Already stars in their native Canada, popera quartet The Tenors released their second studio album, “Lead With Your Heart,” in the United States on Jan. 15 through Verve. It debuted at No. 21 on the Billboard 200 with 16,000 units sold, according to Nielsen SoundScan–its biggest success yet in the States.
3 Months Ago: Shortly after changing its name from the Canadian Tenors-=”for a more global branding reach,” the group’s Victor Micallef says–the foursome released its new album on Oct. 30 in Canada, where it went platinum 11 weeks later. “We held the U.S. release back so we could have more drivers in place here,” says Mike Rittberg, VP of artist development and promotion at Verve. Wise move: A month later the act taped a PBS special in Las Vegas, a key breakthrough, eventually airing on 280-plus channels with more than 850 telecasts. “The PBS special made a difference,” Micallef says. “[The label] saw how good it was, and then people started getting behind it.”
This Week: The PBS special aired on local stations in November, then was rebroadcast during December pledge drives, kicking off promotion for the U.S. release. “PBS is a key demo for the band,” Verve senior director of marketing product management Bob Kranes says, adding that the Tenors’ visits to multiple stations during the pledge period enabled them to personalize broadcasts. The act constantly engaged its fans on social media as well. “They’re personally on Twitter, daily,” Rittberg says. “Their fans have caught up with social media, so there isn’t a big disconnect.” The group also performed at the American Giving Awards and L.A. Live’s official tree-lighting ceremony, both broadcast on NBC.A week after partnering with USA Today for a free download of the album’s title track, the Tenors appeared on “Good Morning America,” CNN’s “Morning Express,” “Fox & Friends” and “Access Hollywood.” But for the act, the most memorable was singing “The Star-Spangled Banner” before the Jan. 13 Falcons-Seahawks game at Atlanta’s Georgia Dome. “What a rush,” Micallef recalls. “We’ve done a lot of sporting events, and it’s always exciting crowds, but this takes the cake, by far.” Tenor Fraser Walters adds, “Everyone was going nuts. We got an amazing response.”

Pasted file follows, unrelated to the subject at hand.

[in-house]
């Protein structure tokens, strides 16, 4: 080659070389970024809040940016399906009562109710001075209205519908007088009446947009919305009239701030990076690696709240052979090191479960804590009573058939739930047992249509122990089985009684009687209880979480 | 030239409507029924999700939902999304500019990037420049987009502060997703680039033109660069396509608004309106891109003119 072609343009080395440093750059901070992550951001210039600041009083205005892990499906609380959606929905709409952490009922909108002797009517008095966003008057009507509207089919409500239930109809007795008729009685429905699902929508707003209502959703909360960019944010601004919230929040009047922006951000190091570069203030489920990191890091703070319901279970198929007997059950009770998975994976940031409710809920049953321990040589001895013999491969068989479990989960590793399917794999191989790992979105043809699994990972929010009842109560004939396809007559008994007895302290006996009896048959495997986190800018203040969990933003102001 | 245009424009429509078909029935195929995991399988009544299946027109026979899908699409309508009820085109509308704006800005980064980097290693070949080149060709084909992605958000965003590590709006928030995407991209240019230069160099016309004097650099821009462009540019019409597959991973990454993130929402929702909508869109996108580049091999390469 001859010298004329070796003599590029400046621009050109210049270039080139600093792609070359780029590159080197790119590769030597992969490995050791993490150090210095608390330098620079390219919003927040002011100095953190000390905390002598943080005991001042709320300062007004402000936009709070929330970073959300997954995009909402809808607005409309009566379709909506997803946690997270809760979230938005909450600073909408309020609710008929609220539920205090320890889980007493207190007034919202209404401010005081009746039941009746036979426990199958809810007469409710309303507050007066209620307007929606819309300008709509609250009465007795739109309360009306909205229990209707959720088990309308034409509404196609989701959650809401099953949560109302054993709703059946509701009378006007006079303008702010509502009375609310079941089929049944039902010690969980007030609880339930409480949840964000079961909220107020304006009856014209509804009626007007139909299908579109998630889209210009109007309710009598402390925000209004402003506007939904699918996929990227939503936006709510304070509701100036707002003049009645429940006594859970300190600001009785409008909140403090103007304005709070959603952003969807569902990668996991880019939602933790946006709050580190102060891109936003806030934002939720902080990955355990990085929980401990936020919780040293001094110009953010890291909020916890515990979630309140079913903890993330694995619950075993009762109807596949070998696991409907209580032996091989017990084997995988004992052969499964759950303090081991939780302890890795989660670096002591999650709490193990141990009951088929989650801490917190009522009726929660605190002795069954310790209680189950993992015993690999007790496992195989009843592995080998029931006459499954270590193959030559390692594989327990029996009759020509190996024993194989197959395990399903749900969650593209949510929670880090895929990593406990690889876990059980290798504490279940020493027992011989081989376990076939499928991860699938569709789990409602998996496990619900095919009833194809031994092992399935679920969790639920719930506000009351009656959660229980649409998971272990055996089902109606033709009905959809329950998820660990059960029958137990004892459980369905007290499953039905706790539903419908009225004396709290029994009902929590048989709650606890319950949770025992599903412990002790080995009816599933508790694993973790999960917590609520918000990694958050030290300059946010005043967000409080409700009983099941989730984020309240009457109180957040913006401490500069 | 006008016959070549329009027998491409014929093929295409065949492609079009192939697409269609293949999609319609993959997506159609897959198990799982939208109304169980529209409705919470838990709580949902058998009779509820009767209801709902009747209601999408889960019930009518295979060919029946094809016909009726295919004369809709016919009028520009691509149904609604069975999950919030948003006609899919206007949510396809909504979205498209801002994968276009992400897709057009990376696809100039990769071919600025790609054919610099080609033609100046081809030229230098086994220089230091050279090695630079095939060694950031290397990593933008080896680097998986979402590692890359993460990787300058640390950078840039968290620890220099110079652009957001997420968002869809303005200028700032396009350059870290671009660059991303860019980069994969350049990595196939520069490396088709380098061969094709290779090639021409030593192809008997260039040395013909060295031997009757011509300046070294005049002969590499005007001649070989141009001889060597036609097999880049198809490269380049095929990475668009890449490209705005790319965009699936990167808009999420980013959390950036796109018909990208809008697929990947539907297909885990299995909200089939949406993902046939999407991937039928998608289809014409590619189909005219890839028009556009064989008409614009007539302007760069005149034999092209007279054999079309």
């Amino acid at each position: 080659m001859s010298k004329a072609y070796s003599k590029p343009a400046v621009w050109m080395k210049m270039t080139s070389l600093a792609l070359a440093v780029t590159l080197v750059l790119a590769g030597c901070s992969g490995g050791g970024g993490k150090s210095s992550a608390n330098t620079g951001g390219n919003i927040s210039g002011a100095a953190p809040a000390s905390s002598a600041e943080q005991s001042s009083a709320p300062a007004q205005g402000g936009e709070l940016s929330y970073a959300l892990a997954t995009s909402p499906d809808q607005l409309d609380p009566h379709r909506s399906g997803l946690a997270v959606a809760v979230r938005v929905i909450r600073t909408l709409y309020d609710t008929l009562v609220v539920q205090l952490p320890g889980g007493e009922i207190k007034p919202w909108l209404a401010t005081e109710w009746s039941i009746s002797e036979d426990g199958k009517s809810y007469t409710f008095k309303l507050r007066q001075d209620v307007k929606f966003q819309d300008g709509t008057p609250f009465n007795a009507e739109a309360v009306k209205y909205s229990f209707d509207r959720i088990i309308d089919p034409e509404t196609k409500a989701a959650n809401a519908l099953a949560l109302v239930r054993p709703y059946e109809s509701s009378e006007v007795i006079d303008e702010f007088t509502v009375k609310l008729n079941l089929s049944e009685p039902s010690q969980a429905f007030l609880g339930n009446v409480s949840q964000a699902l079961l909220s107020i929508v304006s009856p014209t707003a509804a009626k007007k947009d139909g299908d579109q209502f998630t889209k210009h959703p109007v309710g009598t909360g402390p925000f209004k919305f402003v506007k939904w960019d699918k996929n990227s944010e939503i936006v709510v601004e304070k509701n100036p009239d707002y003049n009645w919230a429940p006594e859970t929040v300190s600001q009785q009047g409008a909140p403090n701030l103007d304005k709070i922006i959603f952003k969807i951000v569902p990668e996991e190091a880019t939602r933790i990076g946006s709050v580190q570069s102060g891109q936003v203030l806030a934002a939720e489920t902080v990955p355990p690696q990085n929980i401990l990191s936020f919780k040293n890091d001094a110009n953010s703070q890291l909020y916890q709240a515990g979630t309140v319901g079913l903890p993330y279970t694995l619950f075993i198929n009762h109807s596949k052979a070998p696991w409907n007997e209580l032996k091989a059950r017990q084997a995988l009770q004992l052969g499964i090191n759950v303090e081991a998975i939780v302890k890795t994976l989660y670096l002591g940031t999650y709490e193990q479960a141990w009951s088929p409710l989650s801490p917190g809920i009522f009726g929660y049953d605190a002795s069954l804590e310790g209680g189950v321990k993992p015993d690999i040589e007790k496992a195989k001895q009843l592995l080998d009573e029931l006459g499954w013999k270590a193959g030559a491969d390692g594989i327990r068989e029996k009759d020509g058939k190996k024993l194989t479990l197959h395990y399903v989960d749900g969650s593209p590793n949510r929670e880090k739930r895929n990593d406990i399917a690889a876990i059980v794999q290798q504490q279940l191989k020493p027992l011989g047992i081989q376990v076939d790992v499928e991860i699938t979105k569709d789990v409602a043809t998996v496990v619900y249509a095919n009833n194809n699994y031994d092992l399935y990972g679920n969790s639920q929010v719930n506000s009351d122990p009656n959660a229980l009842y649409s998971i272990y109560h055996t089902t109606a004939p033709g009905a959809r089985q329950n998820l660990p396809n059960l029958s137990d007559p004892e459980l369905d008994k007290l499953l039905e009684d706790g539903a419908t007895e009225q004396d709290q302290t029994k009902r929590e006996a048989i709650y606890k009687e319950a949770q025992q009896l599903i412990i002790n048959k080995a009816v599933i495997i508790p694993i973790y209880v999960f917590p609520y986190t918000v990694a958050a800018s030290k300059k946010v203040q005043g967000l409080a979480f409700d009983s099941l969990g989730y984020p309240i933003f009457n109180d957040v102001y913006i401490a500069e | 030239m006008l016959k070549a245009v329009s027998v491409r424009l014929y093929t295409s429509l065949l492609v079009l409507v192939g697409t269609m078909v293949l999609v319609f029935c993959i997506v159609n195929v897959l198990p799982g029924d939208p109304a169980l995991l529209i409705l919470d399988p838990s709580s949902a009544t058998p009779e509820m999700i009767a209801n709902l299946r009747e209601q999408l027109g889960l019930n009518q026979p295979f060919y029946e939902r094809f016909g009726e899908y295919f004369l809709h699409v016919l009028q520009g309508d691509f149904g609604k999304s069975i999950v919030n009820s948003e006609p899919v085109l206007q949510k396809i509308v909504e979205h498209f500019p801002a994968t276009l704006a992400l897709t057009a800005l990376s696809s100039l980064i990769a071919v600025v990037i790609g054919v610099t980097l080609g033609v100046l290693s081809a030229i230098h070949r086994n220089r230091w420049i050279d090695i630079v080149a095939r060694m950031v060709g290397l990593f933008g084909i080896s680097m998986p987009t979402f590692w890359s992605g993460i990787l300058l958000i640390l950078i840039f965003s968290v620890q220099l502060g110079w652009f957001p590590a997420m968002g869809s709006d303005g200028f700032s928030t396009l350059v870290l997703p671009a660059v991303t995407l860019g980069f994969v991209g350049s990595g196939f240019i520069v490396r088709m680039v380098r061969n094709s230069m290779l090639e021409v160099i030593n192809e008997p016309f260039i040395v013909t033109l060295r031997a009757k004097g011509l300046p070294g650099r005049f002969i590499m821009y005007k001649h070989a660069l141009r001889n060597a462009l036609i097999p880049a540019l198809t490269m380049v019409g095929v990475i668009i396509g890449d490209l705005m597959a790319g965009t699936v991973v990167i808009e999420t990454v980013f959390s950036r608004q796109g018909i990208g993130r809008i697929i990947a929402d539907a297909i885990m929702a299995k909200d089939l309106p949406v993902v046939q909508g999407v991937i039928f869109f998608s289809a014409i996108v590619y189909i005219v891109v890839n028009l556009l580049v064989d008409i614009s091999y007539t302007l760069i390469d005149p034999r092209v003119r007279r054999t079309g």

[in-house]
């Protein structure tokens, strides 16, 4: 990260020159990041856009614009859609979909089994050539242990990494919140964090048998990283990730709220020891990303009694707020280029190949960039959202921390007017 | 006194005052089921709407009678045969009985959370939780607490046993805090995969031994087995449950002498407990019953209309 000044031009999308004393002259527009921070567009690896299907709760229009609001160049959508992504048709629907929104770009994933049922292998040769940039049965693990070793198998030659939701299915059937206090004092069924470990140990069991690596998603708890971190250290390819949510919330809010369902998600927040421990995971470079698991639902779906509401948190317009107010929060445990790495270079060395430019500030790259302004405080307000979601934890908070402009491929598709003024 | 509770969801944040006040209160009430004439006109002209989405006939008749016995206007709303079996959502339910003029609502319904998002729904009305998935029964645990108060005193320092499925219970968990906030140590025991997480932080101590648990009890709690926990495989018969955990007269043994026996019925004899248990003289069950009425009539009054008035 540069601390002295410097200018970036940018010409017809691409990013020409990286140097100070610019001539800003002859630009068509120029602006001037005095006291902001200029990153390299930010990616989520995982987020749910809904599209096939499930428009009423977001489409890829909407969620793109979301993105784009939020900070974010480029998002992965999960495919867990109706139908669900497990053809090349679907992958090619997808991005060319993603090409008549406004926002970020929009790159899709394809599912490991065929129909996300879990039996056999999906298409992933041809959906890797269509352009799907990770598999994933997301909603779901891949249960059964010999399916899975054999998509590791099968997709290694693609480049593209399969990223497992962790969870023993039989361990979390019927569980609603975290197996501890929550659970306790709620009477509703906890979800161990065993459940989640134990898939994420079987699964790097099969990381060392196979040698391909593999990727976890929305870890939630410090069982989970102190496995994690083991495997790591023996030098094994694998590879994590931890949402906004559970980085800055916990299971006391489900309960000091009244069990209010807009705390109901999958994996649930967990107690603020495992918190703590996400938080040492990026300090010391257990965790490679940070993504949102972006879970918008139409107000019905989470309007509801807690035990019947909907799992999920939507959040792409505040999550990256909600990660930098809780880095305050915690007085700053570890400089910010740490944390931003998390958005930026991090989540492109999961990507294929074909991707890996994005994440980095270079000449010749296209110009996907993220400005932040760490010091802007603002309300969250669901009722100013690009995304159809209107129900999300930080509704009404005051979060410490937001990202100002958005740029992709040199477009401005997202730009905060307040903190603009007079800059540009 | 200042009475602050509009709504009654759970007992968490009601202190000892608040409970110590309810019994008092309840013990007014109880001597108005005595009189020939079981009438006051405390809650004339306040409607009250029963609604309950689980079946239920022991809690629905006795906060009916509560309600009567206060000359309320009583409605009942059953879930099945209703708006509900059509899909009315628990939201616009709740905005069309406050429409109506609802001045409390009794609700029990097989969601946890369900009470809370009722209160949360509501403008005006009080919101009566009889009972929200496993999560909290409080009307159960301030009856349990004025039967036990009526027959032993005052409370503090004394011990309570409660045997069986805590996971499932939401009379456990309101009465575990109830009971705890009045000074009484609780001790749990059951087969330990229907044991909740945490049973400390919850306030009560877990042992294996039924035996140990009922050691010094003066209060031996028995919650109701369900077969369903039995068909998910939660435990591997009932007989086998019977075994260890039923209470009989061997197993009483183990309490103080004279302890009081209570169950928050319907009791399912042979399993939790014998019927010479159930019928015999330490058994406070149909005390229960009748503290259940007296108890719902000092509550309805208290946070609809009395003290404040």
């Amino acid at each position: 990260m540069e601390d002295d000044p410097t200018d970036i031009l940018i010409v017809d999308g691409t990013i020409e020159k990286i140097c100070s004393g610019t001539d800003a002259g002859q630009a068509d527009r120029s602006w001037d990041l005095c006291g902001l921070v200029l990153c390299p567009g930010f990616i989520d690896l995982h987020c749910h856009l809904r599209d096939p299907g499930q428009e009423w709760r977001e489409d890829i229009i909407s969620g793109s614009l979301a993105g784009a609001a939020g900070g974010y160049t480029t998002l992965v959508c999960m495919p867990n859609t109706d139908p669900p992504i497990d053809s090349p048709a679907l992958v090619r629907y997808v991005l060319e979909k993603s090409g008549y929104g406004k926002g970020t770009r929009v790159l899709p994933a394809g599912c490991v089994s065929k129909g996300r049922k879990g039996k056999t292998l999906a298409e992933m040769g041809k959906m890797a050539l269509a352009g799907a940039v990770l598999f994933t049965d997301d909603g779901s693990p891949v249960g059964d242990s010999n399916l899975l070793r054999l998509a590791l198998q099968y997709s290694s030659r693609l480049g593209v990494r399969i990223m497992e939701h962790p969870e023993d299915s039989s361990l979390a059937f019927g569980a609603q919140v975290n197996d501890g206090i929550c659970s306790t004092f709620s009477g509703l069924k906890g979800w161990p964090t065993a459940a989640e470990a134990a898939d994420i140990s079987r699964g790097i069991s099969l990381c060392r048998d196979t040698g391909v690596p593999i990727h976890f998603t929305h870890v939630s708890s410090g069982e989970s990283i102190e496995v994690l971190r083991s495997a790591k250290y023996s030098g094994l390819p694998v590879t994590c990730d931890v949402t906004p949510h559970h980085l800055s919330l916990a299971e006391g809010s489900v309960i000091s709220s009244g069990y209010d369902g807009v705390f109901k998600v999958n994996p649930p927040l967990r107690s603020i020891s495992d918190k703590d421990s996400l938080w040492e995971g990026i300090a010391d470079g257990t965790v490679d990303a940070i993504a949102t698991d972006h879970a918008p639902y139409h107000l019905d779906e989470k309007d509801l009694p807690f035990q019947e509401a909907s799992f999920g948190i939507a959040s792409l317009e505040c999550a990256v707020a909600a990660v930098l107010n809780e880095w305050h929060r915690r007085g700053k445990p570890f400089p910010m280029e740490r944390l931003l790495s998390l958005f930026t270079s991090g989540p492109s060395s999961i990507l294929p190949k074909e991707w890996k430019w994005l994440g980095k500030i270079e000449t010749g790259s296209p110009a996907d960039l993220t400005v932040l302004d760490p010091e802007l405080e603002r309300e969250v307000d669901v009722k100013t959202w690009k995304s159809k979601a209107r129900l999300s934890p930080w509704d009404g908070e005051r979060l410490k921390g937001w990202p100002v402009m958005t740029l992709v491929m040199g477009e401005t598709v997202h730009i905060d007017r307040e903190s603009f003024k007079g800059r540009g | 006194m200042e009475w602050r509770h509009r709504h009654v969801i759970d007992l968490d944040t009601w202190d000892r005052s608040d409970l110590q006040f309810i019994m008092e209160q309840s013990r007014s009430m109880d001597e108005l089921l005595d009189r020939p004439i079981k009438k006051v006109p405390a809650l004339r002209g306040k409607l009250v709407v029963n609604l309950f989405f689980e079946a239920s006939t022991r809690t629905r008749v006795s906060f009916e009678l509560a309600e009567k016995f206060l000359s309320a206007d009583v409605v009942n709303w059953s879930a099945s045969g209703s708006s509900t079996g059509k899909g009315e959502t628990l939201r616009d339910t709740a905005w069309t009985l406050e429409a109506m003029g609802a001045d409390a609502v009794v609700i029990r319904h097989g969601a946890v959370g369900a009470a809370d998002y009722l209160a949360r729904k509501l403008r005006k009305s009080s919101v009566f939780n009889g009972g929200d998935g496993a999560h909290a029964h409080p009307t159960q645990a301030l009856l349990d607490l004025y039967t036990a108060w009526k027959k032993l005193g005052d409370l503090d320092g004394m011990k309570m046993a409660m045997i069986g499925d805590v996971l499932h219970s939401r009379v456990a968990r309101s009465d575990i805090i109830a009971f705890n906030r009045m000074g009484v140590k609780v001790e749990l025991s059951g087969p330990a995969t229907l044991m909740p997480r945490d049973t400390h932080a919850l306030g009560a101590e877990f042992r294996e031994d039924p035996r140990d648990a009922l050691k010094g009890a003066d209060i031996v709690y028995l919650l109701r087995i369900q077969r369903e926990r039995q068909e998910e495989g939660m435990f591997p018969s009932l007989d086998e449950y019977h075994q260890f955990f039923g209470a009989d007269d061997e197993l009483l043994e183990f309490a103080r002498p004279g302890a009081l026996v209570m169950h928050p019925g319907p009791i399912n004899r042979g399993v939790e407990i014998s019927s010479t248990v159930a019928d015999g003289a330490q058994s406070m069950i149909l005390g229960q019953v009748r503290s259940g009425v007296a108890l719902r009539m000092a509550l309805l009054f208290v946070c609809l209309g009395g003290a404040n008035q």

Next Up: The Tenors will continue the album push with more choice TV spots, including a performance on Katie Couric’s show, which will air Feb. 8, and a pledge-drive rebroadcast of their PBS special in March. Both will coincide with the Tenors’ 70-date U.S. tour, which begins Feb. 1 in Portland, Ore. Rittberg says the Tenors’ heavy emphasis on live performance, whether onstage or on camera, is a no-brainer. “They can really sing live,” he says. “You have to figure out your artist’s strengths-this is theirs. You can put them in a room where no one knows them and they turn heads.”